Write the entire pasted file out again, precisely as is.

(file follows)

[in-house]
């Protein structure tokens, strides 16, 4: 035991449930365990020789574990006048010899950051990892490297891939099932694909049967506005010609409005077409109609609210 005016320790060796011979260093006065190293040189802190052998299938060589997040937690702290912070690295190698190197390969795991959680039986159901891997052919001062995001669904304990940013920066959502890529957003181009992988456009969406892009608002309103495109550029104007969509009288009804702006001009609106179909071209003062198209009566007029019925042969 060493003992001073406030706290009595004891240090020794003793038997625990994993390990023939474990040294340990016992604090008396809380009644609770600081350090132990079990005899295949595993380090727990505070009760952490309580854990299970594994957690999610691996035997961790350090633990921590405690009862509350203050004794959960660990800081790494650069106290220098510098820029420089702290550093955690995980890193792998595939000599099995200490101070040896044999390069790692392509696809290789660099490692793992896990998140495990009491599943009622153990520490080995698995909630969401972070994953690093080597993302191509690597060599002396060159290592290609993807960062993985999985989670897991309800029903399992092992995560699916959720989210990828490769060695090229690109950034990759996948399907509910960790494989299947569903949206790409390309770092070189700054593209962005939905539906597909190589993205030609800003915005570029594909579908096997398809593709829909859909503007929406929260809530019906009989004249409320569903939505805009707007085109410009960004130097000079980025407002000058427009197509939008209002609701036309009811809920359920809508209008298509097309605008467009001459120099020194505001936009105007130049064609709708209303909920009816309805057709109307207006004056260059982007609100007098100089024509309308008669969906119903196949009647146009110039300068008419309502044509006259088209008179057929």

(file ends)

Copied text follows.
[in-house]
């Protein structure tokens, strides 16, 4: 035991449930365990020789574990006048010899950051990892490297891939099932694909049967506005010609409005077409109609609210 005016320790060796011979260093006065190293040189802190052998299938060589997040937690702290912070690295190698190197390969795991959680039986159901891997052919001062995001669904304990940013920066959502890529957003181009992988456009969406892009608002309103495109550029104007969509009288009804702006001009609106179909071209003062198209009566007029019925042969 060493003992001073406030706290009595004891240090020794003793038997625990994993390990023939474990040294340990016992604090008396809380009644609770600081350090132990079990005899295949595993380090727990505070009760952490309580854990299970594994957690999610691996035997961790350090633990921590405690009862509350203050004794959960660990800081790494650069106290220098510098820029420089702290550093955690995980890193792998595939000599099995200490101070040896044999390069790692392509696809290789660099490692793992896990998140495990009491599943009622153990520490080995698995909630969401972070994953690093080597993302191509690597060599002396060159290592290609993807960062993985999985989670897991309800029903399992092992995560699916959720989210990828490769060695090229690109950034990759996948399907509910960790494989299947569903949206790409390309770092070189700054593209962005939905539906597909190589993205030609800003915005570029594909579908096997398809593709829909859909503007929406929260809530019906009989004249409320569903939505805009707007085109410009960004130097000079980025407002000058427009197509939008209002609701036309009811809920359920809508209008298509097309605008467009001459120099020194505001936009105007130049064609709708209303909920009816309805057709109307207006004056260059982007609100007098100089024509309308008669969906119903196949009647146009110039300068008419309502044509006259088209008179057929």